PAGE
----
Is all warm water the same?

I received this comment regarding yesterday’s comment on sea strainer clogging:

I have been reading all of the information on the sea strainer blockages. Many folks seem to mention the warm water, which to me, seems suggestive that’s in some way part of the problem. I am trying to understand that because we’ve kept our boat in the Bahamas for 6-9 months at a time for the past 6-7 years. I don’t recall seeing water temps as high as 90 degrees but consistently 87-88 degrees in areas where the water flows freely through the marina. In some of the more secluded marinas where the water does not move so freely I’ll bet the temperature gets even warmer. When we don’t have the boat in the islands it lives in Palm Beach Gardens. I have never seen the kind of growth inside the sea strainers I am seeing discussed. In fact, I just cleaned the engine sea strainers for the first time in 8 years. I did it then more out of guilt than need. The only need to clean the other strainers has been to remove grass. Never do I find any crud or barnacles. So, taking that into consideration, I can’t imagine a degree or two in water temperature makes that much difference in growth. How can it be so bad on the West coast of Florida that one has to put sacrificial metals in the strainers and on the East coast it doesn’t seem nearly as bad? I can’t imagine anything I have is in any way unique.

You’ve raised a very interesting question, that I have no idea about. Our boat was in warm water for months and we never had a problem until Costa Rica.

I really have no idea, although I do have theories:

– The second Nordhavn 68 owner also mentioned that his boat was in warm water for months, with no problem, but that recently when he moved it to a different location he started having problems. It is possible that there are factors besides water temperature; for instance, the depth of the water, and clarity of the water probably makes a difference. I had my worst problems when our boat was in shallow dirty water.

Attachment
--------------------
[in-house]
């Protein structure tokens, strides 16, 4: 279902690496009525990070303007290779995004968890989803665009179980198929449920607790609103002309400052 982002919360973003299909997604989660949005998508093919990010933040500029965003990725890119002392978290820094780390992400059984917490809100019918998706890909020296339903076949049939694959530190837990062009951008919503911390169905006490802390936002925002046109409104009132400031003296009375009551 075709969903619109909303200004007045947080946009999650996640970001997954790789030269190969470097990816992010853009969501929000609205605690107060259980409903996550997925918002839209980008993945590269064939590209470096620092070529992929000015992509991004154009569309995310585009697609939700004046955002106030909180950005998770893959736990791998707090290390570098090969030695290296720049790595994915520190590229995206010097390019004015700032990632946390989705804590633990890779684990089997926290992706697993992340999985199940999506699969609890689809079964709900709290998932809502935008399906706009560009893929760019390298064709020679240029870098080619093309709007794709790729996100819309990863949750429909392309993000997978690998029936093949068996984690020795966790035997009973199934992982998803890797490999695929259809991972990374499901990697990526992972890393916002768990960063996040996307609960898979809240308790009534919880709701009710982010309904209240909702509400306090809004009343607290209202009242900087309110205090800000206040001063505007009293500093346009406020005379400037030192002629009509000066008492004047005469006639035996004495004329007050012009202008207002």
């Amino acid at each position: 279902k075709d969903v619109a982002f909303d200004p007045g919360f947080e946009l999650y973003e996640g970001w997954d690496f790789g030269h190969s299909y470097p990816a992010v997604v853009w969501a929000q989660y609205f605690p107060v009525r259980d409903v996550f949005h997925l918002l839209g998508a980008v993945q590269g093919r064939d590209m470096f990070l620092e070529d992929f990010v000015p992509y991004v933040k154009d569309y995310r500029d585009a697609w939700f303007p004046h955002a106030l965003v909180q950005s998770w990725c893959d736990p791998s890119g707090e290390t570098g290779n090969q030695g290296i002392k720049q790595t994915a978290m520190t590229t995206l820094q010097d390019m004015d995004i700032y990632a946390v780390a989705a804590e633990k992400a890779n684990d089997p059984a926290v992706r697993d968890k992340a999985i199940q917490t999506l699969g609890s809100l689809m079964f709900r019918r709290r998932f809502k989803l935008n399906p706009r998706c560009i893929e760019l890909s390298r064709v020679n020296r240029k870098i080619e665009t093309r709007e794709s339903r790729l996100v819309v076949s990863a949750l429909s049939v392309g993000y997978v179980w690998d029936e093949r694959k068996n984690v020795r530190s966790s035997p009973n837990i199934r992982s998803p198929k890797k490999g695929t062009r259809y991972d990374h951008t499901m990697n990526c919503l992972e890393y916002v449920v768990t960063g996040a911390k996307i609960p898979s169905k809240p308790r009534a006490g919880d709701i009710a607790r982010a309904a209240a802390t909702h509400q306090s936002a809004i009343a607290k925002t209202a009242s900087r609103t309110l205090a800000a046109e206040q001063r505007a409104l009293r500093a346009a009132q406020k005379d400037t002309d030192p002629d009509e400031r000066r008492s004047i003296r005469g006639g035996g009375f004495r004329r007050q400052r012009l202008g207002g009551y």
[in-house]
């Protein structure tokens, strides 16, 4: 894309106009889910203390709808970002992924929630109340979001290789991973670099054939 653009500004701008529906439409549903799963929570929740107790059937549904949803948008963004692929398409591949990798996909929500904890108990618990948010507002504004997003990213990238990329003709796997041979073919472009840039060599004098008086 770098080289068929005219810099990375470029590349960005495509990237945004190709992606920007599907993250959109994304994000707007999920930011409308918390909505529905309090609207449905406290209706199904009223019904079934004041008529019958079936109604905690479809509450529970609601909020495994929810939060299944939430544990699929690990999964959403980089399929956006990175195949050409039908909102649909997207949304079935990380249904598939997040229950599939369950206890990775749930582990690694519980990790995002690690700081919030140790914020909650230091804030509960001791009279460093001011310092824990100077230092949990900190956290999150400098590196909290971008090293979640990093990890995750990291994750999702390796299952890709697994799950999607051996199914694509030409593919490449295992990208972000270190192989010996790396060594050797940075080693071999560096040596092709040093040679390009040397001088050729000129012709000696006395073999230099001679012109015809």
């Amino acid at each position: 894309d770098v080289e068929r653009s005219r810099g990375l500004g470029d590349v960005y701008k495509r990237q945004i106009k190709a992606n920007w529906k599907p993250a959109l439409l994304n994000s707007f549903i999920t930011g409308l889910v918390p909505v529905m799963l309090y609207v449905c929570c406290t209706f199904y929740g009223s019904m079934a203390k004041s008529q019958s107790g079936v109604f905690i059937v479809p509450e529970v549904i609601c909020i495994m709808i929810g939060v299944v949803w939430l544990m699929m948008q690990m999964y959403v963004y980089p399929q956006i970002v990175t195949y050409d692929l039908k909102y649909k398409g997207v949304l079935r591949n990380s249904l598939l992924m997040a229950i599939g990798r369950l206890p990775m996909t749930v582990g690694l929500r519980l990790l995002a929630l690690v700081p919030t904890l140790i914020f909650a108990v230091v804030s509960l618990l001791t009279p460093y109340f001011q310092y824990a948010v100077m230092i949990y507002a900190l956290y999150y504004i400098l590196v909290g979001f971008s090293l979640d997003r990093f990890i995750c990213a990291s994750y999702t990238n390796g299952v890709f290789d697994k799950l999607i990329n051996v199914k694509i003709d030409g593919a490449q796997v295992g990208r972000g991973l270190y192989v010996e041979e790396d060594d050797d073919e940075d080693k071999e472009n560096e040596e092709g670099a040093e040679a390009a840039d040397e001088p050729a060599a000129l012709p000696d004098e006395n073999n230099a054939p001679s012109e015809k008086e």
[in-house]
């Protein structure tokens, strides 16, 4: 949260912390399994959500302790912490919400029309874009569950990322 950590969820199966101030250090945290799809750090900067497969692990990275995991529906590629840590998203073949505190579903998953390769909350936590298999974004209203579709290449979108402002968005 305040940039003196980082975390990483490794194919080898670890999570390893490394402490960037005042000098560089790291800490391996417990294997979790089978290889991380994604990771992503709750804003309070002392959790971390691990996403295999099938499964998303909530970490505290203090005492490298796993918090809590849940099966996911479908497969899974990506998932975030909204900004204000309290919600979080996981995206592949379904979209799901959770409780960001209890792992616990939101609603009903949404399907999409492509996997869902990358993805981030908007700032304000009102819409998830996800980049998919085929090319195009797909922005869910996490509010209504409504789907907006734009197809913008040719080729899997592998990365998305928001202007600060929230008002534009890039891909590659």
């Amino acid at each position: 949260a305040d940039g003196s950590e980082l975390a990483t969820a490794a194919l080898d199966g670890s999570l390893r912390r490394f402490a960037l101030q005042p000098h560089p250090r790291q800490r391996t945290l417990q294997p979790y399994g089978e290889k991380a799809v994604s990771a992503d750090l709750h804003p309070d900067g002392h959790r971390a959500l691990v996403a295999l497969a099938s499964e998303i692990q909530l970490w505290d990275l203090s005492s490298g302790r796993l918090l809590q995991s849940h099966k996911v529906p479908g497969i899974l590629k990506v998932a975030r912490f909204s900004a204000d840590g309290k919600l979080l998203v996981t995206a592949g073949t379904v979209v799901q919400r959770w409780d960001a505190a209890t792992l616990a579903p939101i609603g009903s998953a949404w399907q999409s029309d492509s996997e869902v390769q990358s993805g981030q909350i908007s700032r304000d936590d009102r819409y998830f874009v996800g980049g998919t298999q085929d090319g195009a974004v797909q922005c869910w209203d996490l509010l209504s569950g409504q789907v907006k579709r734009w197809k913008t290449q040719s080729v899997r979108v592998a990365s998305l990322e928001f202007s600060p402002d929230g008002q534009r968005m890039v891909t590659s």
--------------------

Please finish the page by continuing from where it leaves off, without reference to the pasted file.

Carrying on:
– Once you have a problem, you continue to have a problem. It “grows back”. If you get a serious problem, such as I had in Costa Rica, new hoses may be the only solution.

– Sharp turns in the hoses or thru-hulls exacerbate the problem.

After our run to the Bering Sea, I’m hoping that 99% of future cruising is in warm water, so this is something I really want to get right.

-Ken W

2 Responses

  1. Greetings Jack, and thank you for the compliment.

    I like your idea, although… I’m not sure. The marina at Los Suenos has a non-stop surge which I would think would constantly be freshing the water. That said, it is at the back of a large bay, so perhaps the water isn’t getting freshened. I know that it isn’t the clarity I would have expected.

    And, at Golfito, where we are now, Golfito is almost a completely closed off bay, with horrible pollution problems. We were advised not to go into the water for fear of decease. The entire bay is very shallow adding to the problem.

    I NEVER had this problem on my prior boat, and it was in plenty of warm water. I have a whole list of things I’m going to do to prevent this problem in the future:

    – Thicker hoses (moving from 2″ to 3″)
    – Thicker thru-hulls (moving from 2″ to 3″)
    – Exterior strainer (currently I have none)
    – Straighten the tru-hulls (currently they have a 90 degree turn)
    – Larger strainers on the raw water cooling system
    – Run one of the two thru-hulls at a time (this has been suggested – I’m not positive on this one yet)

    This may all be overkill, but I’d rather be proactive in avoiding the problem.

    Thank you!

  2. Hi Ken:

    I’ve been following your discussion about crud in your intakes. I just returned from a charter vacation in BVI. Upon returning the boat, I had a chance to visit with the charter company’s operations manager, and I asked him how often they had to clean the intakes on their boats. I assumed it would be frequently like you experienced with your boat. He told me that they only clean them out during haul out once a year. I was surprised, and relayed your experience to him. He mentioned that the important thing is that the marina must have water flow. For example, the marina at Nanny Cay has two creeks that run to the ocean, which allow the marina basin to flush itself with tide and current forces. He said that if your boat was sitting in a stagnant marina, that would allow the “crud” to grow more rapidly. I don’t know exactly how the water temps in Tortola compare to Costa Rica, but I bet they are pretty close. My best guess is that your boat is sitting in a stagnant marina. I hope this helps. I would be interested to read thoughts that anyone else might have on the subject. Love your blog. Thanks.

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